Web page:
Monday 29 April 2019

Peter Sellers' Minis star in 'Mini 60 Years'

With the Mini having its 60th anniversary this year, there will be lots of things Mini to see and do as there will undoubtedly be new books out also. First in line that I know of is Giles Chapman's 'Mini 60 Years'. Giles was kind enough to send me a copy, so let's have a little look at it here.

Firstly this is a book on the Mini rather than on its unofficial offspring, so expect the car's full history from the very start-on, with the obligatory chapters on it's birth including the Suez Crisis and microcars, but also on Issigonis, Cooper and rallying. Also the New MINI gets full descriptions in no less than three chapters. Unfortunately the chapter named 'A World of Different Minis' only just squeezes in the variants and derivatives, mentioning only the well known ones.

But the coachbuilt cars come off better here, especially the ones commissioned for Peter Sellers, who is generally claimed to be the inventor of the coachbuilt Mini genre. This is a particularly nice read and Chapman writes that Sellers had three Minis coachbuilt for him, the first of them by Hooper, the second two by Radford, of which the last one came with a hatchback and was for his then-bride Britt Ekland. He must be right there. Funnily, I just received a picture of one of the Sellers' cars with its current owner and think it must the car featured in the book.
Anyway: buy this book if you want to know more about the Mini in general.

Mini 60 Years by Giles Chapman focuses on the Mini's history in general
Picture Jeroen Booij 

But a few derivatives managed to squeeze into the 176-page book also
Picture Jeroen Booij 

I found the chapter on the Minis owned by Peter Sellers most interesting
Picture Jeroen Booij 

Sellers' Mini as seen in Chapman's new book with its current owner in the Far East. 
Note lavish Mercedes and Rolls-Royce models parked behind it
Picture Jeroen Booij archive

Friday 26 April 2019

Austrian derivatives are looking for new owners

I know of a few Mini derivatives in Austria, but overall they are pretty scarce there. Michael Kaufmann contacted me from that country and wrote: "Hi Jeroen, I am still looking/dreaming for a Mini Marcos or a unique Mini kit car but with our Austrian regulations it's not easy to import them."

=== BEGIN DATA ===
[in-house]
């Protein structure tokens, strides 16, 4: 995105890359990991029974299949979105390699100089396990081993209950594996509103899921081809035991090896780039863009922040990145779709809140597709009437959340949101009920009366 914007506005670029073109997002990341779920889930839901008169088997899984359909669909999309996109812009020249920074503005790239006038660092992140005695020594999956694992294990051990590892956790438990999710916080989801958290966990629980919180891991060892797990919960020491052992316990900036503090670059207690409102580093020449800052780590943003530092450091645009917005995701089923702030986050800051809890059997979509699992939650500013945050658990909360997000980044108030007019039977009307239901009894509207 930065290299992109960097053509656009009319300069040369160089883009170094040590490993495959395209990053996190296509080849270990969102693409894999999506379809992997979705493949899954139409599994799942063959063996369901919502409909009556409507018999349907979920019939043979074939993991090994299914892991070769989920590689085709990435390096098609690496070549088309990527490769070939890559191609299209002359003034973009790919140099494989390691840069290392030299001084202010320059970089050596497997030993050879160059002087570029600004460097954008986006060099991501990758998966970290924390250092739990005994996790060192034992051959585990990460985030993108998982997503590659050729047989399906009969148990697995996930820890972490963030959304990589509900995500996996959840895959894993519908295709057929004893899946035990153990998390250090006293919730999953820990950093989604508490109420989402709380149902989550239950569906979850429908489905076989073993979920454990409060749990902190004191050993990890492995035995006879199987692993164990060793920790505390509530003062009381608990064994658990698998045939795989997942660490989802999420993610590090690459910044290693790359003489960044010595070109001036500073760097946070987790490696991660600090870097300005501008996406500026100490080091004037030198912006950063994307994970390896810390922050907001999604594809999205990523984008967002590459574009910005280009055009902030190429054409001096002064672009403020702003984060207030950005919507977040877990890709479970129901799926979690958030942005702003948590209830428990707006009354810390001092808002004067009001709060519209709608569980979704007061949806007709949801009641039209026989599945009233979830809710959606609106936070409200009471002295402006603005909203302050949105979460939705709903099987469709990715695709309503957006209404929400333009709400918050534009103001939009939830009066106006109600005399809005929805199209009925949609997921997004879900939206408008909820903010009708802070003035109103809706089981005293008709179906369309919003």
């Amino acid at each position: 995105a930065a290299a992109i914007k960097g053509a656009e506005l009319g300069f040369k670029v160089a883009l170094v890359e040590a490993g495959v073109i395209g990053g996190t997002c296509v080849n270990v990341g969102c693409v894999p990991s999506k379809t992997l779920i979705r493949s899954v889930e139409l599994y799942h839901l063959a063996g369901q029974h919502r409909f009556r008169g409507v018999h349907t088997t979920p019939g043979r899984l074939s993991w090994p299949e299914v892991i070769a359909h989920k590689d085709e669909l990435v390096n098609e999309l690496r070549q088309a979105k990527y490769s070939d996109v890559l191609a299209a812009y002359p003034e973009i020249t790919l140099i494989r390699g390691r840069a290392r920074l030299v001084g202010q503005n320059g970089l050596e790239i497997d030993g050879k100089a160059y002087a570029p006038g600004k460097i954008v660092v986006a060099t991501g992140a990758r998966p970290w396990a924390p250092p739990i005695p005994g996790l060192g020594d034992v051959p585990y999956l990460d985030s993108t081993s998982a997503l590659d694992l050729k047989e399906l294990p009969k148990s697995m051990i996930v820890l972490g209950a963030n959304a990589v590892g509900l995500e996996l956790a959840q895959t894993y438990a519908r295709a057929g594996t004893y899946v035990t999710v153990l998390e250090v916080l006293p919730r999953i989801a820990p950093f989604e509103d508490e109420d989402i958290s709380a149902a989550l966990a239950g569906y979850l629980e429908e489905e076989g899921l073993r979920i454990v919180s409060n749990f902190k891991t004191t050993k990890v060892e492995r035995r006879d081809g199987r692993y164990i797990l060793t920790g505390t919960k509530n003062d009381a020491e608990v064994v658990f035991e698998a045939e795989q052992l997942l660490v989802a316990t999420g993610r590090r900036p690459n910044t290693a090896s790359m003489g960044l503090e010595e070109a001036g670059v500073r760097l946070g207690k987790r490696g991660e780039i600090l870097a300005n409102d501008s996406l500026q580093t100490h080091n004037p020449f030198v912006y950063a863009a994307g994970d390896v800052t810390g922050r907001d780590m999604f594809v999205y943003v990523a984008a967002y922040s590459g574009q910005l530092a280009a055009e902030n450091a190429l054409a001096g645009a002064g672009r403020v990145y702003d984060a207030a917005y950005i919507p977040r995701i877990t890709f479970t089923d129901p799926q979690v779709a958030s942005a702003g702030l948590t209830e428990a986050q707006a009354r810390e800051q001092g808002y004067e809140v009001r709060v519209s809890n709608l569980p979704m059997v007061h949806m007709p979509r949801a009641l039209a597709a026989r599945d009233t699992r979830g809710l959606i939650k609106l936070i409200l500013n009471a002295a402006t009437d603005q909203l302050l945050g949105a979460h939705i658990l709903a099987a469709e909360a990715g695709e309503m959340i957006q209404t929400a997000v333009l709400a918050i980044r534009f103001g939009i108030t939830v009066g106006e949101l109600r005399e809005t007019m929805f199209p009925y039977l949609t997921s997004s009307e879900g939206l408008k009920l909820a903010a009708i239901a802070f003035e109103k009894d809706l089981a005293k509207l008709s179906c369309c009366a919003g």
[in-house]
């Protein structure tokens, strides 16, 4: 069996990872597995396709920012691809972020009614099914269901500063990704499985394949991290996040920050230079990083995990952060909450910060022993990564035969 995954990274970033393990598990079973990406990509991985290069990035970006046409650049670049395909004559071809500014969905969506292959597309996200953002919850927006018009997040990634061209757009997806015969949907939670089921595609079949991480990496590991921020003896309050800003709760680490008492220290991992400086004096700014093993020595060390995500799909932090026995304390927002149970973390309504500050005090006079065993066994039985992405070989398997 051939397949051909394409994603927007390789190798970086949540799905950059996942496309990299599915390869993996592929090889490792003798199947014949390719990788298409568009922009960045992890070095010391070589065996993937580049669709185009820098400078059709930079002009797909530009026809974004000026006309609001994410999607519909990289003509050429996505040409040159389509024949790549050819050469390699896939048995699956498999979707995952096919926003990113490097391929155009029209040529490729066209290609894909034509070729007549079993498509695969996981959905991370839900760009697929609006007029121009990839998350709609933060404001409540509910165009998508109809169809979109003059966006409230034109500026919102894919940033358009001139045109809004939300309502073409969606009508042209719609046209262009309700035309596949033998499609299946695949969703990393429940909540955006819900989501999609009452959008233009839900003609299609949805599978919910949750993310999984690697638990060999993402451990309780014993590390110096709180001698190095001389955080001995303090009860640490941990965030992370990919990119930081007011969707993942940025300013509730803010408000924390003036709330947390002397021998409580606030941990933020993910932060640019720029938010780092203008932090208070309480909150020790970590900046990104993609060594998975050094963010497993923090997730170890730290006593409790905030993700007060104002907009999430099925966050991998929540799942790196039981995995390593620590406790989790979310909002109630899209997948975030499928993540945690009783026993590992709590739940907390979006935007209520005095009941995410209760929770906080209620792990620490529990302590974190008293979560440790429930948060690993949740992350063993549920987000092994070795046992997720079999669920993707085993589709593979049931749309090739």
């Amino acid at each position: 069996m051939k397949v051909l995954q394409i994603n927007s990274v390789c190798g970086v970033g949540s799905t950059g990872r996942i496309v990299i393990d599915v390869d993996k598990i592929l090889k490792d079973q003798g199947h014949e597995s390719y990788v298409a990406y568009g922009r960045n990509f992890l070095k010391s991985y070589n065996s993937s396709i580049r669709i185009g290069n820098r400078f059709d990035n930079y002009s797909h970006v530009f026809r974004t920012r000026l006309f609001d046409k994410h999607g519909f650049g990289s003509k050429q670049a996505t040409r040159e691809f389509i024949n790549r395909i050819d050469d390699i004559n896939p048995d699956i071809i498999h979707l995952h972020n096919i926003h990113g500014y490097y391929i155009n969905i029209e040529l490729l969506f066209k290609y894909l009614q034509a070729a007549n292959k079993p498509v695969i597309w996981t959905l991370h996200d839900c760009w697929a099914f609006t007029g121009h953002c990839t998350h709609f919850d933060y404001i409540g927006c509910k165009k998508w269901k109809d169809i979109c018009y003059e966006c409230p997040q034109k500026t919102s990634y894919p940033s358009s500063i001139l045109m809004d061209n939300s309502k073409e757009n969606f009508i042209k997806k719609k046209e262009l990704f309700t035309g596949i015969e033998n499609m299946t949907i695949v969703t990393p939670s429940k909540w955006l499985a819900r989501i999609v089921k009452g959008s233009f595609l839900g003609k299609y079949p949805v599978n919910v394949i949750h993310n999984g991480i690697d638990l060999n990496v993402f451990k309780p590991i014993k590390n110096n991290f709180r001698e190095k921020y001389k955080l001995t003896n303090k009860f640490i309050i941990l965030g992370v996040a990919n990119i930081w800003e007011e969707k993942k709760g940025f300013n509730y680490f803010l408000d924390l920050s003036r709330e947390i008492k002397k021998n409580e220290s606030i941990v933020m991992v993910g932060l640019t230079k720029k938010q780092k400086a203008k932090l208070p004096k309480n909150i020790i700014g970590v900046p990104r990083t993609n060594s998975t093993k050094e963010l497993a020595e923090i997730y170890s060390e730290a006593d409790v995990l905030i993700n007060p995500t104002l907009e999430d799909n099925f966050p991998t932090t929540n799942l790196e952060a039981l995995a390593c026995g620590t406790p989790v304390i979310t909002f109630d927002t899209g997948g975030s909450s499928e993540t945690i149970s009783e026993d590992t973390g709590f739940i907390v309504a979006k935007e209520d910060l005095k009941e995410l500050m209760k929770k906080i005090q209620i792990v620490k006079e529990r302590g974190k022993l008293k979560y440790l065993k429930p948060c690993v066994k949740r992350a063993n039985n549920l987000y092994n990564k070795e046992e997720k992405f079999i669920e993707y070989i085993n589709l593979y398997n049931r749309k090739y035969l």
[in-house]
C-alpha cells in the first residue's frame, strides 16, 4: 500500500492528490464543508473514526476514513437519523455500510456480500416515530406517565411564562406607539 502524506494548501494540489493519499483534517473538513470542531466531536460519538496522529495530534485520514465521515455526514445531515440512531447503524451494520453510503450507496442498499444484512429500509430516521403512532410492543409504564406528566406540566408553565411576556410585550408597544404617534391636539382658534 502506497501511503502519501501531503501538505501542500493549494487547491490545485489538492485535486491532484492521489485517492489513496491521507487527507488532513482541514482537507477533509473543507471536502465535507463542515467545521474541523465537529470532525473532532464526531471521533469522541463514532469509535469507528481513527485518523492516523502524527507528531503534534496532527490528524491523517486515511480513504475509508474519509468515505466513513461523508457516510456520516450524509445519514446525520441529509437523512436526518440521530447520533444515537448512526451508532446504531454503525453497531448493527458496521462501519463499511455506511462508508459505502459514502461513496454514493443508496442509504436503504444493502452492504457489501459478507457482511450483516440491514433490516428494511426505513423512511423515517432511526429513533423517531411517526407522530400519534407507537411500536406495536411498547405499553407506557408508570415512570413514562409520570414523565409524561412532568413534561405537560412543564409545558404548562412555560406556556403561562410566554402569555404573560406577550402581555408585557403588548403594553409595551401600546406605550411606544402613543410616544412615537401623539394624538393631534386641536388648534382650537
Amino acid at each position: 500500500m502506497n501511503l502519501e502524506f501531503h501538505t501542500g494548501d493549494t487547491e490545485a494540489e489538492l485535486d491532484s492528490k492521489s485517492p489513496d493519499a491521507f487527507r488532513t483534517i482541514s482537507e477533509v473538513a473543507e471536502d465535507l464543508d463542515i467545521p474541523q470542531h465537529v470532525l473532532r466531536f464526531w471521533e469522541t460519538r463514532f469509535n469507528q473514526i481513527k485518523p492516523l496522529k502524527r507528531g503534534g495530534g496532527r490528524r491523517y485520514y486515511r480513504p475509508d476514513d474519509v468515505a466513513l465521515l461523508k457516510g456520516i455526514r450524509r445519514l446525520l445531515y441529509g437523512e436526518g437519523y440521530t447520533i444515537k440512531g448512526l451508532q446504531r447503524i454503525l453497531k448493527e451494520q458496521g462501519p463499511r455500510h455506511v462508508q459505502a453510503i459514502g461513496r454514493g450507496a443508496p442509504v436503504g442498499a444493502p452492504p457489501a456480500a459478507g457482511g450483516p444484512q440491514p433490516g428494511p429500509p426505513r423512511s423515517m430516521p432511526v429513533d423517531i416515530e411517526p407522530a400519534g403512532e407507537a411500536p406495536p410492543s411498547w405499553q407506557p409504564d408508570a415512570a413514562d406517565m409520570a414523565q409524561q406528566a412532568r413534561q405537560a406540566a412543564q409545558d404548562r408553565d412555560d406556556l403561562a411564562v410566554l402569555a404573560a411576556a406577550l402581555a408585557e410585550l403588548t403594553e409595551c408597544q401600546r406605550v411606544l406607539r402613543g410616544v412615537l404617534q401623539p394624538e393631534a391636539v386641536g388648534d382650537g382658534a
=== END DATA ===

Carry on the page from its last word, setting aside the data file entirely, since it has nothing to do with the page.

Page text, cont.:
"By the way, there is a GTM here for sale. This one is since over 15 years in Austria and comes in spare parts for a full rebuild. I know the person who bought it in the UK and the current seller is now the third person who hasn't done any work on the car."
"There is also a Mini Marcos in Austria that is for sale, but it's too expensive for me, see pictures. I didn't see any UK registration papers and know only the reseller, who I think you know him, too, as he has an orange Jimini. Best regards, Michael"

Thanks Michael! These were two cars I didn't know about! If anyone is interested in them, let me know and I'll see if I can get you in touch with the sellers.

Austrian GTM Coupe is a 1986 car and is said to come with a 1275 engine
Picture via Michael Kauffmann

Work on it was started, with the fibreglass body removed, but that seems to be it
Picture via Michael Kauffmann

In Austria too: a Mk4 Mini Marcos bare shell. Surely a nice project to somebody
Picture via Michael Kauffmann

Austrian rules make it hard to import cars such as these to the country, says Michael
Picture via Michael Kauffmann

Thursday 25 April 2019

The Ogle that made it to a book - but where is it now?

When Scott Barrett contacts me it is always for something good, and this time his message was no exception. He asked me if I knew more about an Ogle SX1000 formerly owned by Sandy Skinner. This is what he wrote: "Hi Jeroen, I wonder if you recognise this car - it’s an SX1000 that was owned by my late friend Sandy Skinner. This was when he was selling it in 1973. I think the registration was 7413 MX. Somewhere we have some of the original photographs taken for this advert but I seem to remember the registration was not visible in any of them. Have you heard of this car before? Any idea what happened to it after Sandy sold it? Best, Scott"

I had never heard of that particular car and couldn't find any more pictures of it either. A day later Scott sent me another message, attaching a copy of the original photograph used for the ad also: "I have now scanned the other stuff and there is this photograph, which is much clearer too. Hopefully somebody knows what happened to the car."

And it didn't stop there. Another day, another message. Scott: "Further to what I previously sent - I’m sure you have read Sandy’s interesting piece in The Motorist's Bedside Book, which was inspired by his ownership of the Ogle Mini?" Again I had to admit I hadn't. And so the book arrived in the post a week later. Now that's what I call cooperation! The chapter written in the book by Skinner is interesting indeed. It is called 'A little doesn't go a long way' in which he tries to answer the question 'Why can't you sell a top-quality small car?'. It is full of praise on the little Ogle, comparing the qualities of David Ogle to those of Ettore Bugatti: "The man who stood out from the mob of exponents of bad taste and erratic manufacture was David Ogle. Like Bugatti, he applied design sense and determination to a wide range of interests; unlike Bugatti, he succeeded in building a team which survives him to carry on his work."

So thank you very much Scott for all this. Now let's see if anyone will be able to shed some light on '7413 MX' - Sandy Skinner's old Ogle SX1000.